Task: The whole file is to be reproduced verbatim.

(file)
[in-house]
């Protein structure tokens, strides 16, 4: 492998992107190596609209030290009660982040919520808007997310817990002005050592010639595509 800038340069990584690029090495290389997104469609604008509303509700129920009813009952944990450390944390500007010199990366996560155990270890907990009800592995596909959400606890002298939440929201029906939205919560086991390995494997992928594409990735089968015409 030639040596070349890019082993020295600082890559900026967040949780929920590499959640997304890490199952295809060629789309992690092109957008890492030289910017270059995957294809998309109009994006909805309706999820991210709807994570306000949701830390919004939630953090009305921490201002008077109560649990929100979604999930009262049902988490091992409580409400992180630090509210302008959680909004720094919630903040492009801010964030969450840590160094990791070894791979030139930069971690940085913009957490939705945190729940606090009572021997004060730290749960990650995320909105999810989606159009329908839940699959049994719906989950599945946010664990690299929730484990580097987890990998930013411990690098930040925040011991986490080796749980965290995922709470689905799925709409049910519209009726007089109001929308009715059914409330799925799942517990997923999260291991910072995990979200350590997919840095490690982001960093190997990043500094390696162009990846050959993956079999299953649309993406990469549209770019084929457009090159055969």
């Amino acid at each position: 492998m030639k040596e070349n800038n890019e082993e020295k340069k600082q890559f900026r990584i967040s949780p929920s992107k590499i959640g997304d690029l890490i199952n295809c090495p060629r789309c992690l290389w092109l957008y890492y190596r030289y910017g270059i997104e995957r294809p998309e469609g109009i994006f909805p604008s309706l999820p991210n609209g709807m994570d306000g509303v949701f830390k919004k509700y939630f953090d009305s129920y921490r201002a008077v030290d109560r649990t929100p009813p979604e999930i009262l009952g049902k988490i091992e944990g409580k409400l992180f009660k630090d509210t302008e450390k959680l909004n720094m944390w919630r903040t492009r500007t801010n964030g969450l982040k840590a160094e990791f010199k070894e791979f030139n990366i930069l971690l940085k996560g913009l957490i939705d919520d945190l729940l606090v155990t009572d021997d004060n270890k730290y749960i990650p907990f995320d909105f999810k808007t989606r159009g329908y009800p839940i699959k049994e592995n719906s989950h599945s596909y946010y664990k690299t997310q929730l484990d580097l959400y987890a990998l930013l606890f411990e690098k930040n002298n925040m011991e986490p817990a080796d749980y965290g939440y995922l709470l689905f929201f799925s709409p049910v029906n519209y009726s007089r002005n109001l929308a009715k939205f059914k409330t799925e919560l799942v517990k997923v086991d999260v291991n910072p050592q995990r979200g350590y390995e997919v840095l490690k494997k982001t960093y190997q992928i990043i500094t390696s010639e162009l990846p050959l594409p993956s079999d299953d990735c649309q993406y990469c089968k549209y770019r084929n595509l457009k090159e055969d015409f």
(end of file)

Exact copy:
[in-house]
């Protein structure tokens, strides 16, 4: 492998992107190596609209030290009660982040919520808007997310817990002005050592010639595509 800038340069990584690029090495290389997104469609604008509303509700129920009813009952944990450390944390500007010199990366996560155990270890907990009800592995596909959400606890002298939440929201029906939205919560086991390995494997992928594409990735089968015409 030639040596070349890019082993020295600082890559900026967040949780929920590499959640997304890490199952295809060629789309992690092109957008890492030289910017270059995957294809998309109009994006909805309706999820991210709807994570306000949701830390919004939630953090009305921490201002008077109560649990929100979604999930009262049902988490091992409580409400992180630090509210302008959680909004720094919630903040492009801010964030969450840590160094990791070894791979030139930069971690940085913009957490939705945190729940606090009572021997004060730290749960990650995320909105999810989606159009329908839940699959049994719906989950599945946010664990690299929730484990580097987890990998930013411990690098930040925040011991986490080796749980965290995922709470689905799925709409049910519209009726007089109001929308009715059914409330799925799942517990997923999260291991910072995990979200350590997919840095490690982001960093190997990043500094390696162009990846050959993956079999299953649309993406990469549209770019084929457009090159055969």
């Amino acid at each position: 492998m030639k040596e070349n800038n890019e082993e020295k340069k600082q890559f900026r990584i967040s949780p929920s992107k590499i959640g997304d690029l890490i199952n295809c090495p060629r789309c992690l290389w092109l957008y890492y190596r030289y910017g270059i997104e995957r294809p998309e469609g109009i994006f909805p604008s309706l999820p991210n609209g709807m994570d306000g509303v949701f830390k919004k509700y939630f953090d009305s129920y921490r201002a008077v030290d109560r649990t929100p009813p979604e999930i009262l009952g049902k988490i091992e944990g409580k409400l992180f009660k630090d509210t302008e450390k959680l909004n720094m944390w919630r903040t492009r500007t801010n964030g969450l982040k840590a160094e990791f010199k070894e791979f030139n990366i930069l971690l940085k996560g913009l957490i939705d919520d945190l729940l606090v155990t009572d021997d004060n270890k730290y749960i990650p907990f995320d909105f999810k808007t989606r159009g329908y009800p839940i699959k049994e592995n719906s989950h599945s596909y946010y664990k690299t997310q929730l484990d580097l959400y987890a990998l930013l606890f411990e690098k930040n002298n925040m011991e986490p817990a080796d749980y965290g939440y995922l709470l689905f929201f799925s709409p049910v029906n519209y009726s007089r002005n109001l929308a009715k939205f059914k409330t799925e919560l799942v517990k997923v086991d999260v291991n910072p050592q995990r979200g350590y390995e997919v840095l490690k494997k982001t960093y190997q992928i990043i500094t390696s010639e162009l990846p050959l594409p993956s079999d299953d990735c649309q993406y990469c089968k549209y770019r084929n595509l457009k090159e055969d015409f």